Nigeria loses N78 billion to cyber attacks yearly

Cyber-Attack• Financial sector, associations worst hit • CBN seeks collaboration and industry engagement
ACTIVITIES of cyber criminals, which has sustained a rising profile globally, is projected to be costing the Nigerian economy a yearly loss of about N78 billion.
According to DataGroupIT, most hit group has been the financial institutions, followed by associations and government’s Ministries, Departments and Agencies (MDAs) and regulatory authorities.
In a paper titled: Unified Intelligence:Authentication and Fraud, presented at the Advanced Threat Mitigation Strategy Seminar in Lagos, by the Product Manager, DataGroupIT, Dapo Salami, the statistics when interpreted, showed that financial institutions are loosing about N50 billion; associations N11 billion; Govt MDAs N10 billion; telecommunications firms N4.5 billion; ePayment companies N3 billion and on the overall, Nigeria loses N78 billion yearly.
The presentation listed top three cyber attacks methods used in Nigeria to include social engineering, which is about 83 per cent; malware 42 per cent; pharming, SQL injection, spoofing 23 per cent.
Other methods included brute force attacks, weak passwords; website defacement; use of unpatched software; organized crime syndicates, physical disconnection; hacking, email hacking; internal security breaches among others.
He said about 200 million strains of malware continue to look at business loopholes to wreck havoc, adding that 87 per cent customers from interaction feel upset, frustrated or betrayed when an online transactions is declined.
Salami, who said about two billion breaches were recorded in 2014, noted that data breaches and identity compromises continue to reduce the predictive value of traditional identity element validation and verification.
He posited that clients must interact remotely with customers at multiple phases throughout the customer journey from acquisition through mature account management.
But to stem this growing trend and electronic fraud, the Central Bank of Nigeria (CBN), has called for improved collaboration and industry engagement among stakeholders.
Speaking on Next Generation Authentication and Strategy: Secure Payment Challenges, CBN Director, Banking and Payments System Department, Dipo Fatokun, said developments in the electronic payment technologies are reshaping financial activity in several ways.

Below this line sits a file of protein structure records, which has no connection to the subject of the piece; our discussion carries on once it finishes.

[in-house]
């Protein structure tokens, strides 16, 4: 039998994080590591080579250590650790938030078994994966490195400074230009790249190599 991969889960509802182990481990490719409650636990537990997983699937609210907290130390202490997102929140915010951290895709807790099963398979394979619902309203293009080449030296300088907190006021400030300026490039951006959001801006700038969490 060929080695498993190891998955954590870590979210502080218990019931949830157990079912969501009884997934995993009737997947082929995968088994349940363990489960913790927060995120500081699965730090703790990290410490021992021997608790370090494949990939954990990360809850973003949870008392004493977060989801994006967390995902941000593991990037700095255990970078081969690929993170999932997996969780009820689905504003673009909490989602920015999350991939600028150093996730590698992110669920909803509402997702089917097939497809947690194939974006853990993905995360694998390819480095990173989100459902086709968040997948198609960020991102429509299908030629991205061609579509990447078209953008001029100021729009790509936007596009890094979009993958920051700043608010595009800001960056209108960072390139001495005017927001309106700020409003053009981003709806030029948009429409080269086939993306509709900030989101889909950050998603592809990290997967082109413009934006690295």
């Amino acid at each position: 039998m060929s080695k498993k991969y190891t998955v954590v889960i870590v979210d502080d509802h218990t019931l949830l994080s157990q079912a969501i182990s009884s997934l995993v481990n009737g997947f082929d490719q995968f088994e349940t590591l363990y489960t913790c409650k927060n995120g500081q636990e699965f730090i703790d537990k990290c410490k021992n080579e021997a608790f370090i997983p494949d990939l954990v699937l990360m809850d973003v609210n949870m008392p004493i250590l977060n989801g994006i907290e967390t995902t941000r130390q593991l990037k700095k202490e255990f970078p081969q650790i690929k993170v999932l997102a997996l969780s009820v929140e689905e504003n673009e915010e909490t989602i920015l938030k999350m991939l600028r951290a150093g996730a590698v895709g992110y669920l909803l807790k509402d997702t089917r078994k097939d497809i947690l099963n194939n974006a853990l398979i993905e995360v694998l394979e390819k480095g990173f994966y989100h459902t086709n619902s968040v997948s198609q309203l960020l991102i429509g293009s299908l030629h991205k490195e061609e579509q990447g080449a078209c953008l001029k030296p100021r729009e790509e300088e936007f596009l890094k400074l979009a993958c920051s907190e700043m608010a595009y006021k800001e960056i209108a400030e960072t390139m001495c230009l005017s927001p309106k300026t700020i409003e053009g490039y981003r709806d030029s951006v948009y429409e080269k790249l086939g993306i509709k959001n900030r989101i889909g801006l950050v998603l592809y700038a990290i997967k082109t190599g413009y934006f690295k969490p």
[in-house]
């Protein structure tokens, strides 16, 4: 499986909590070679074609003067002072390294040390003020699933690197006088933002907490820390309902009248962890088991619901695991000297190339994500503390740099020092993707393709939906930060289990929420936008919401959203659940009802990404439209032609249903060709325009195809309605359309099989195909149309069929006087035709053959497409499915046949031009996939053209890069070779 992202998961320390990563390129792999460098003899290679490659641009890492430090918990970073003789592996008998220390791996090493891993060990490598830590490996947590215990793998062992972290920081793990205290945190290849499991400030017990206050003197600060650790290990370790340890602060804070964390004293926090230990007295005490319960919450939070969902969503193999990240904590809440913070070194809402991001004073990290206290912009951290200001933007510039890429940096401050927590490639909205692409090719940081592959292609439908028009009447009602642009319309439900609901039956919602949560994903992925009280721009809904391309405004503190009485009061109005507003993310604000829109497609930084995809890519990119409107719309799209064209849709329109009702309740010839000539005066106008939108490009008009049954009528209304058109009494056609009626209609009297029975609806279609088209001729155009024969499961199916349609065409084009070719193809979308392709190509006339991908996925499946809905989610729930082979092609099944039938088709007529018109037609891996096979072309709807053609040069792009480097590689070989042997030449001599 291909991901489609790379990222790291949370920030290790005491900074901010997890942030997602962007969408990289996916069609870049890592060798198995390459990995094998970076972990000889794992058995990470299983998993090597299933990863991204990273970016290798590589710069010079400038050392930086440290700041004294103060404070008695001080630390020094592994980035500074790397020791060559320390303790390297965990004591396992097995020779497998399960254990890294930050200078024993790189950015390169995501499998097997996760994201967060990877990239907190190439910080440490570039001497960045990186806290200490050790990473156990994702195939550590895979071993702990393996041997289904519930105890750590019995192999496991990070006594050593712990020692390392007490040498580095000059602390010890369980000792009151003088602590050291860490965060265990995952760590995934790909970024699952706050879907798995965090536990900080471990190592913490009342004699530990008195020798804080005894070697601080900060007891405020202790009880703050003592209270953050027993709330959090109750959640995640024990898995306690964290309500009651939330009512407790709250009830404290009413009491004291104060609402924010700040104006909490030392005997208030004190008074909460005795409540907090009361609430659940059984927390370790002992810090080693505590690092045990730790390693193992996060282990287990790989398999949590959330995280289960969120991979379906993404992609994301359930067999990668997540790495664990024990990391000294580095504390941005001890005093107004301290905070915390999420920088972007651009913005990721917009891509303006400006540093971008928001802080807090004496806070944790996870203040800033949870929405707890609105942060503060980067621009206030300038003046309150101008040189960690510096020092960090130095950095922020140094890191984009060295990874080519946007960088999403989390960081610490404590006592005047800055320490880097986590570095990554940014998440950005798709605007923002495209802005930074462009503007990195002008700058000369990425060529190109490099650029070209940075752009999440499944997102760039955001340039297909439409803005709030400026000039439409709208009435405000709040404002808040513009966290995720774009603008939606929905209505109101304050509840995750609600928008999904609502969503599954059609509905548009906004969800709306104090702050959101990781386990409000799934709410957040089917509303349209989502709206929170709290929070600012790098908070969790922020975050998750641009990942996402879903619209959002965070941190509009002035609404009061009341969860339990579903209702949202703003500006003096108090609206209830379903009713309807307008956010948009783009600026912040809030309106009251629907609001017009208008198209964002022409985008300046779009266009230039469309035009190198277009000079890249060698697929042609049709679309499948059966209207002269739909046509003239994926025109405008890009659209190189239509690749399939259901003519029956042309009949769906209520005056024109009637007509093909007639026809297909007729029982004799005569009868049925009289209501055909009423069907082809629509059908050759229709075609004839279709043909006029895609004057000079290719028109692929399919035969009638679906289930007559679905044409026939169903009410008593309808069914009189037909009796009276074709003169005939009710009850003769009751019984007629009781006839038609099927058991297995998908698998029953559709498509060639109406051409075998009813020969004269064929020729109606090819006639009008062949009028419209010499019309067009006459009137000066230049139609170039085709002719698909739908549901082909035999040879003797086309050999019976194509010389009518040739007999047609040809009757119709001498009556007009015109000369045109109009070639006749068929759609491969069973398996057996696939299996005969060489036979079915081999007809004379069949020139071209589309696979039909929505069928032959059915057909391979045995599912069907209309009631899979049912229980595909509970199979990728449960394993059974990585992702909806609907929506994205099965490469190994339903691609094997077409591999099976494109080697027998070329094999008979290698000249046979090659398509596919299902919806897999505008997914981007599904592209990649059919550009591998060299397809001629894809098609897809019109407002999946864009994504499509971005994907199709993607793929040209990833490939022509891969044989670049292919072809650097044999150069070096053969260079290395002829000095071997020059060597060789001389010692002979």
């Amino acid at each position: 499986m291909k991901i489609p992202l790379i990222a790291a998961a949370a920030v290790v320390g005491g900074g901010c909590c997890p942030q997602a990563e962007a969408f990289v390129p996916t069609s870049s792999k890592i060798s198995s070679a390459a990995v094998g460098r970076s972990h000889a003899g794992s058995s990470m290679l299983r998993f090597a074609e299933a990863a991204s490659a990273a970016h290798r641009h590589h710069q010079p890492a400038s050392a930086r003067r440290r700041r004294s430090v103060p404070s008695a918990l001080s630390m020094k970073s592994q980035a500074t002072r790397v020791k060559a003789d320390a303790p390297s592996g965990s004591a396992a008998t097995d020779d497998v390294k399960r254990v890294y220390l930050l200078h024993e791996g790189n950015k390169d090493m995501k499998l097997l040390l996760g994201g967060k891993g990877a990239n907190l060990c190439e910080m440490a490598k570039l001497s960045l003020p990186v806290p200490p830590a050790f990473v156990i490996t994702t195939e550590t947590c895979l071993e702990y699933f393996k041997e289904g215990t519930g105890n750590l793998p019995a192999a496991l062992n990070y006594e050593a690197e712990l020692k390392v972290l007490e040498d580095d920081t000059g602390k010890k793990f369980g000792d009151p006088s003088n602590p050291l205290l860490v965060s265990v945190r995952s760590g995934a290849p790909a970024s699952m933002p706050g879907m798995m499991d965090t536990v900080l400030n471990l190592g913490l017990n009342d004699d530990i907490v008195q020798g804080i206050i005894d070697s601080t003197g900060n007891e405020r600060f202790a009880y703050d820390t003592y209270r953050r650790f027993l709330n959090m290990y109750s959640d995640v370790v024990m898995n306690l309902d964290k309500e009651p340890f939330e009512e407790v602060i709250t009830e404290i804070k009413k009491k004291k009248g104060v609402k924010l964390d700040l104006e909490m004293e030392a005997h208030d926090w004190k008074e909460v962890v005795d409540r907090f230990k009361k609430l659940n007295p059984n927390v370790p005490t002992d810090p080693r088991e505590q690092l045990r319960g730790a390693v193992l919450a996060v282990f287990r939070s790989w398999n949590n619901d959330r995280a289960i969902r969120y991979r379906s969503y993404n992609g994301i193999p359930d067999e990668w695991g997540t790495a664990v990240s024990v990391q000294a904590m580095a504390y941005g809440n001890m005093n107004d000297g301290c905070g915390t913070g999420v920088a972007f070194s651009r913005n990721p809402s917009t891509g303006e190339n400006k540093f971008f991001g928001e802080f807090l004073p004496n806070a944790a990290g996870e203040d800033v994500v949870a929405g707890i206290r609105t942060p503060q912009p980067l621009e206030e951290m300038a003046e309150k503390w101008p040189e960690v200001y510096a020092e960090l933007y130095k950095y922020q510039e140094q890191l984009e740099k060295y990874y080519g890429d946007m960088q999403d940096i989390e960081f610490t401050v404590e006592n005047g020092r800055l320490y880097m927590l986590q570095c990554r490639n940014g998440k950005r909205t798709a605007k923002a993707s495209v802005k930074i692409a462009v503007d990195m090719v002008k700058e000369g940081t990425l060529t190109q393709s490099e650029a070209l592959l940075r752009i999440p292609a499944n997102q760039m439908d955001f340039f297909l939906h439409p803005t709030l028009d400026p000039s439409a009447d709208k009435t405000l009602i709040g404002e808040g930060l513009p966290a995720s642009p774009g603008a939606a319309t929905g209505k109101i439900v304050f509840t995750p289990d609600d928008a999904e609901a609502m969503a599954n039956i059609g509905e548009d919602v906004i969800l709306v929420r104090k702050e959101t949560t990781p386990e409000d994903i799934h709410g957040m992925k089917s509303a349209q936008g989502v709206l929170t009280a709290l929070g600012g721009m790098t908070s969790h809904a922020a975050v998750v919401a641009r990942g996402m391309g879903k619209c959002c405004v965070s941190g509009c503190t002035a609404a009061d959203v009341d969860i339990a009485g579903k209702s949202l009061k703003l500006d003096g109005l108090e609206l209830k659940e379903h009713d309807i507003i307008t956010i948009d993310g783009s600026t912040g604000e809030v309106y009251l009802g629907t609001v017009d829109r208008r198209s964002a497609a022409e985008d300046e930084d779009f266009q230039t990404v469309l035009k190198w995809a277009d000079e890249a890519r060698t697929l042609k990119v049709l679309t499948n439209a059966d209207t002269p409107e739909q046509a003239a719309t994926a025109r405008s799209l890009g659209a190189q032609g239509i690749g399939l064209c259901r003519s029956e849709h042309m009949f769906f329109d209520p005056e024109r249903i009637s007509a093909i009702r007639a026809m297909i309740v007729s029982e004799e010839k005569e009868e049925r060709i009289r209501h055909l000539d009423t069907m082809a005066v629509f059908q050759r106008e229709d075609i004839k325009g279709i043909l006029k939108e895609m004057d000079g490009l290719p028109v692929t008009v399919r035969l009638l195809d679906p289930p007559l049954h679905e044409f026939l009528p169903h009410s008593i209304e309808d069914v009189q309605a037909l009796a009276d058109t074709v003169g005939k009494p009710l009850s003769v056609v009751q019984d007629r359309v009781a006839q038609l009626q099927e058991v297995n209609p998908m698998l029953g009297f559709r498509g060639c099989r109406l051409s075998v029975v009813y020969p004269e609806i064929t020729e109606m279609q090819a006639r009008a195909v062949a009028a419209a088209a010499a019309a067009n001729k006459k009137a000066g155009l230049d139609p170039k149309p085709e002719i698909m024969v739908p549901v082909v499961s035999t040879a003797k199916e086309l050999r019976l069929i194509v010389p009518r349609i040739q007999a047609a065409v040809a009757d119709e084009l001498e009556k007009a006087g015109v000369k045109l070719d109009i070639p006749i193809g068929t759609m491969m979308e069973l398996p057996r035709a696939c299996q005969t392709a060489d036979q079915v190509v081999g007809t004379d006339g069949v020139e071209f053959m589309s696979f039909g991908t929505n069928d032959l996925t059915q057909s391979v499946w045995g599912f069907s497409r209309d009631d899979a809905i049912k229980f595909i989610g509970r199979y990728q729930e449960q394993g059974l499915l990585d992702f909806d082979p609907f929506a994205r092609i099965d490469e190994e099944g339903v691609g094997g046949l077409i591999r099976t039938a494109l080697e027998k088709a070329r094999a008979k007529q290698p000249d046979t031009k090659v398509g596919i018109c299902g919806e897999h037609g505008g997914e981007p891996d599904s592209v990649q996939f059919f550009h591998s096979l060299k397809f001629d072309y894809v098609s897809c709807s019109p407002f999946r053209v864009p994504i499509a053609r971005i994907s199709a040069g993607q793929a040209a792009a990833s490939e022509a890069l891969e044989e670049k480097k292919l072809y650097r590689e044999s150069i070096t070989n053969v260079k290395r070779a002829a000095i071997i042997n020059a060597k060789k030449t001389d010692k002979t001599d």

These ways, according to Fatokun, who was represented by an Assistant Director in the department, Sola Agboola, included automating complex transactions; broadening access to finance; increasing consumption in emerging markets; improving cash flow management among others.
While admitting that no business thrives without effective deployment of ICT to gain efficiency and competitive edge, he said yet many businesses are on the edge tackling electronic frauds on their electronic business platforms.
According to the CBN Director, the challenge to many bankers has been the ability to manage funds for customers using cutting edge technology to deliver services and ensuring the safety of customer funds in spite of growing cyber crime.
Fatokun said the CBN recognizes the need to harness expertise and consult broadly across the banking industry, payments services organisations, ICT sector, law enforcement to effectively combat electronic frauds and other vices, which was part of the reason for the establishment of the Nigeria Electronic Fraud Forum (NeFF) IN 2011.
According to the Regional Director, DataGroupIT, Victor Ajua, while IT spends around security is still growing, there have been series of attacks on companies. He said this took a greater dimension in Nigeria because attention shifted to it because of the country’s emergence as the largest economy in Africa.
Ajua said cyber crimes and other vices continued on an upward swing because of the commercial benefits; unemployment and adventures.

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